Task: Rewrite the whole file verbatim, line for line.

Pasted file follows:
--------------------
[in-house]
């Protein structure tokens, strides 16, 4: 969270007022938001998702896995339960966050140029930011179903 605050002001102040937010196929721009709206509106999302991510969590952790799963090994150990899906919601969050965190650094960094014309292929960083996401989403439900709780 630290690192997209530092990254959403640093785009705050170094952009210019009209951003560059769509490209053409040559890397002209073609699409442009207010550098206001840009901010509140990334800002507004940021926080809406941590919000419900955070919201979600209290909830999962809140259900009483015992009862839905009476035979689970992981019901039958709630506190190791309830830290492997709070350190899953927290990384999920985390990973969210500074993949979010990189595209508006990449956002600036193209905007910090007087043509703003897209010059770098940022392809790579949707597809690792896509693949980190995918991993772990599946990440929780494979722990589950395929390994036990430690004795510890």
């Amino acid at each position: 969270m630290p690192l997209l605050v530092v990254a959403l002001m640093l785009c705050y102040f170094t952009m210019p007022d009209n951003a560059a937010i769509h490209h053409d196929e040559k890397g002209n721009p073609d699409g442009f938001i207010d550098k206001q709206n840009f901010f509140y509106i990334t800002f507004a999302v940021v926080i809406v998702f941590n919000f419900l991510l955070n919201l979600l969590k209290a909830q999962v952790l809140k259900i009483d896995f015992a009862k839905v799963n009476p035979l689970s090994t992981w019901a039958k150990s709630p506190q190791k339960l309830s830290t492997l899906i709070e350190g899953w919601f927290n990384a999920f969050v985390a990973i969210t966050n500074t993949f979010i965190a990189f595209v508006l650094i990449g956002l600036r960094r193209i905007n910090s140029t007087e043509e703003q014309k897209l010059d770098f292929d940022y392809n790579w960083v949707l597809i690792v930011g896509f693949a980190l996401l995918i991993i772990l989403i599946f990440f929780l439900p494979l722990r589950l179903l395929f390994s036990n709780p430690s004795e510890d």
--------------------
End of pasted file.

[in-house]
């Protein structure tokens, strides 16, 4: 969270007022938001998702896995339960966050140029930011179903 605050002001102040937010196929721009709206509106999302991510969590952790799963090994150990899906919601969050965190650094960094014309292929960083996401989403439900709780 630290690192997209530092990254959403640093785009705050170094952009210019009209951003560059769509490209053409040559890397002209073609699409442009207010550098206001840009901010509140990334800002507004940021926080809406941590919000419900955070919201979600209290909830999962809140259900009483015992009862839905009476035979689970992981019901039958709630506190190791309830830290492997709070350190899953927290990384999920985390990973969210500074993949979010990189595209508006990449956002600036193209905007910090007087043509703003897209010059770098940022392809790579949707597809690792896509693949980190995918991993772990599946990440929780494979722990589950395929390994036990430690004795510890």
């Amino acid at each position: 969270m630290p690192l997209l605050v530092v990254a959403l002001m640093l785009c705050y102040f170094t952009m210019p007022d009209n951003a560059a937010i769509h490209h053409d196929e040559k890397g002209n721009p073609d699409g442009f938001i207010d550098k206001q709206n840009f901010f509140y509106i990334t800002f507004a999302v940021v926080i809406v998702f941590n919000f419900l991510l955070n919201l979600l969590k209290a909830q999962v952790l809140k259900i009483d896995f015992a009862k839905v799963n009476p035979l689970s090994t992981w019901a039958k150990s709630p506190q190791k339960l309830s830290t492997l899906i709070e350190g899953w919601f927290n990384a999920f969050v985390a990973i969210t966050n500074t993949f979010i965190a990189f595209v508006l650094i990449g956002l600036r960094r193209i905007n910090s140029t007087e043509e703003q014309k897209l010059d770098f292929d940022y392809n790579w960083v949707l597809i690792v930011g896509f693949a980190l996401l995918i991993i772990l989403i599946f990440f929780l439900p494979l722990r589950l179903l395929f390994s036990n709780p430690s004795e510890d």